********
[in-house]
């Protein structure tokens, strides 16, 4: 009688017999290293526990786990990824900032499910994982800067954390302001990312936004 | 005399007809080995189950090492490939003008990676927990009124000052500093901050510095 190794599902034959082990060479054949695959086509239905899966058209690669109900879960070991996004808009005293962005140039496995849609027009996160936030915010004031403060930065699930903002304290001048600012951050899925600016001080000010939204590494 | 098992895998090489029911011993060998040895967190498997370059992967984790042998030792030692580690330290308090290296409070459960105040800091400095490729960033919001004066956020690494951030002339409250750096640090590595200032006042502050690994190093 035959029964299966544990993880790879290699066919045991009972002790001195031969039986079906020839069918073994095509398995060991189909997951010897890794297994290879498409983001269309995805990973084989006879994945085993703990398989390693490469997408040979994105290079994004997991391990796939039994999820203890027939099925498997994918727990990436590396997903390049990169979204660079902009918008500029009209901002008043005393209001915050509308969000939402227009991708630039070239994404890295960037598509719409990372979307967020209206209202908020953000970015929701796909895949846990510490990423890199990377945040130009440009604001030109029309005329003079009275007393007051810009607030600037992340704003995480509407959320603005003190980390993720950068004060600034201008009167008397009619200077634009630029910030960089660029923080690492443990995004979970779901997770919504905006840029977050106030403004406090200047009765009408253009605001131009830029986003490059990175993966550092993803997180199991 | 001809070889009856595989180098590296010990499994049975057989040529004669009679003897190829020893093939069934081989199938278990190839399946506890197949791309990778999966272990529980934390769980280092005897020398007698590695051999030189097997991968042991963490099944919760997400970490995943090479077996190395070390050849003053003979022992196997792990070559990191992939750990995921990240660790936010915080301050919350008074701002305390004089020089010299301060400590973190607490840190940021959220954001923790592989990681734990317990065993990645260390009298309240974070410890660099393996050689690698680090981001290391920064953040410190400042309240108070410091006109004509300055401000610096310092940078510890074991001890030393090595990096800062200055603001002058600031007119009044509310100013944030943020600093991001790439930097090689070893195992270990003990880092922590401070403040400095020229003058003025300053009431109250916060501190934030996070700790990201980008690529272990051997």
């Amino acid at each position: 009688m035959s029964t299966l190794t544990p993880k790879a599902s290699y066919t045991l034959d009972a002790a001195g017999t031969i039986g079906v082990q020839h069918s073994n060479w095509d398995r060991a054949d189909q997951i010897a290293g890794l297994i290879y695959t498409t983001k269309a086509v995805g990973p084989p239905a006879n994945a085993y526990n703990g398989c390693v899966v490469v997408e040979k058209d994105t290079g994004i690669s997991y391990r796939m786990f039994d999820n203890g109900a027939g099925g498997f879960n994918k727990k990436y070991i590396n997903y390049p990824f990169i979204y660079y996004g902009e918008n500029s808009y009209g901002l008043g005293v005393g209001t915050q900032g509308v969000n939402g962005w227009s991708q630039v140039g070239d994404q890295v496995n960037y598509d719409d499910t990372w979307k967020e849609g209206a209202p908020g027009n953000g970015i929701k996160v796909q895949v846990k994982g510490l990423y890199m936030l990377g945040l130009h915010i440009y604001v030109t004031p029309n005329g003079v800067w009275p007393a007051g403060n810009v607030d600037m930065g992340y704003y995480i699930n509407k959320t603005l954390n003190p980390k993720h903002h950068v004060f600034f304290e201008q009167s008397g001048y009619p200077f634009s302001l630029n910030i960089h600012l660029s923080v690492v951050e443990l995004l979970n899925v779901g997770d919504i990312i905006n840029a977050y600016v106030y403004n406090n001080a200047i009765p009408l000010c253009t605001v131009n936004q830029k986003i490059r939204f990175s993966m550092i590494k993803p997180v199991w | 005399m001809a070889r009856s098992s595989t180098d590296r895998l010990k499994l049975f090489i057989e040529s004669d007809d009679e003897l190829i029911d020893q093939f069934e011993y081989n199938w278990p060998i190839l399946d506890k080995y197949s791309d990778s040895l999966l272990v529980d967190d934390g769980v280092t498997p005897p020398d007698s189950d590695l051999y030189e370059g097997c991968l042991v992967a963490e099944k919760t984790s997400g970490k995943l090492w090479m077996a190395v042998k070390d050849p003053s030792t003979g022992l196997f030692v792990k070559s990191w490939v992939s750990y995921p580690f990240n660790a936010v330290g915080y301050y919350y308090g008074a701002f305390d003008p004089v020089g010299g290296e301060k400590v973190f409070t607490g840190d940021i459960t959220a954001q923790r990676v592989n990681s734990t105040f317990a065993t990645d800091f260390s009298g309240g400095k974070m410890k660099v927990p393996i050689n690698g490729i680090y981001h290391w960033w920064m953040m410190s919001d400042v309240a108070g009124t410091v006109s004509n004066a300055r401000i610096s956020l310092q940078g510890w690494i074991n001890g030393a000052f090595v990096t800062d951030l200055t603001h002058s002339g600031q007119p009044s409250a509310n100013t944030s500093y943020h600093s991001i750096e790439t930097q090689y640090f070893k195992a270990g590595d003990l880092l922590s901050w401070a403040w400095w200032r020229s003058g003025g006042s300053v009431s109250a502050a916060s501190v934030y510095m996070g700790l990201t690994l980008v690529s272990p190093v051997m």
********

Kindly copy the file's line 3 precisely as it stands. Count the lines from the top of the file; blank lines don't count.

């Amino acid at each position: 009688m035959s029964t299966l190794t544990p993880k790879a599902s290699y066919t045991l034959d009972a002790a001195g017999t031969i039986g079906v082990q020839h069918s073994n060479w095509d398995r060991a054949d189909q997951i010897a290293g890794l297994i290879y695959t498409t983001k269309a086509v995805g990973p084989p239905a006879n994945a085993y526990n703990g398989c390693v899966v490469v997408e040979k058209d994105t290079g994004i690669s997991y391990r796939m786990f039994d999820n203890g109900a027939g099925g498997f879960n994918k727990k990436y070991i590396n997903y390049p990824f990169i979204y660079y996004g902009e918008n500029s808009y009209g901002l008043g005293v005393g209001t915050q900032g509308v969000n939402g962005w227009s991708q630039v140039g070239d994404q890295v496995n960037y598509d719409d499910t990372w979307k967020e849609g209206a209202p908020g027009n953000g970015i929701k996160v796909q895949v846990k994982g510490l990423y890199m936030l990377g945040l130009h915010i440009y604001v030109t004031p029309n005329g003079v800067w009275p007393a007051g403060n810009v607030d600037m930065g992340y704003y995480i699930n509407k959320t603005l954390n003190p980390k993720h903002h950068v004060f600034f304290e201008q009167s008397g001048y009619p200077f634009s302001l630029n910030i960089h600012l660029s923080v690492v951050e443990l995004l979970n899925v779901g997770d919504i990312i905006n840029a977050y600016v106030y403004n406090n001080a200047i009765p009408l000010c253009t605001v131009n936004q830029k986003i490059r939204f990175s993966m550092i590494k993803p997180v199991w | 005399m001809a070889r009856s098992s595989t180098d590296r895998l010990k499994l049975f090489i057989e040529s004669d007809d009679e003897l190829i029911d020893q093939f069934e011993y081989n199938w278990p060998i190839l399946d506890k080995y197949s791309d990778s040895l999966l272990v529980d967190d934390g769980v280092t498997p005897p020398d007698s189950d590695l051999y030189e370059g097997c991968l042991v992967a963490e099944k919760t984790s997400g970490k995943l090492w090479m077996a190395v042998k070390d050849p003053s030792t003979g022992l196997f030692v792990k070559s990191w490939v992939s750990y995921p580690f990240n660790a936010v330290g915080y301050y919350y308090g008074a701002f305390d003008p004089v020089g010299g290296e301060k400590v973190f409070t607490g840190d940021i459960t959220a954001q923790r990676v592989n990681s734990t105040f317990a065993t990645d800091f260390s009298g309240g400095k974070m410890k660099v927990p393996i050689n690698g490729i680090y981001h290391w960033w920064m953040m410190s919001d400042v309240a108070g009124t410091v006109s004509n004066a300055r401000i610096s956020l310092q940078g510890w690494i074991n001890g030393a000052f090595v990096t800062d951030l200055t603001h002058s002339g600031q007119p009044s409250a509310n100013t944030s500093y943020h600093s991001i750096e790439t930097q090689y640090f070893k195992a270990g590595d003990l880092l922590s901050w401070a403040w400095w200032r020229s003058g003025g006042s300053v009431s109250a502050a916060s501190v934030y510095m996070g700790l990201t690994l980008v690529s272990p190093v051997m």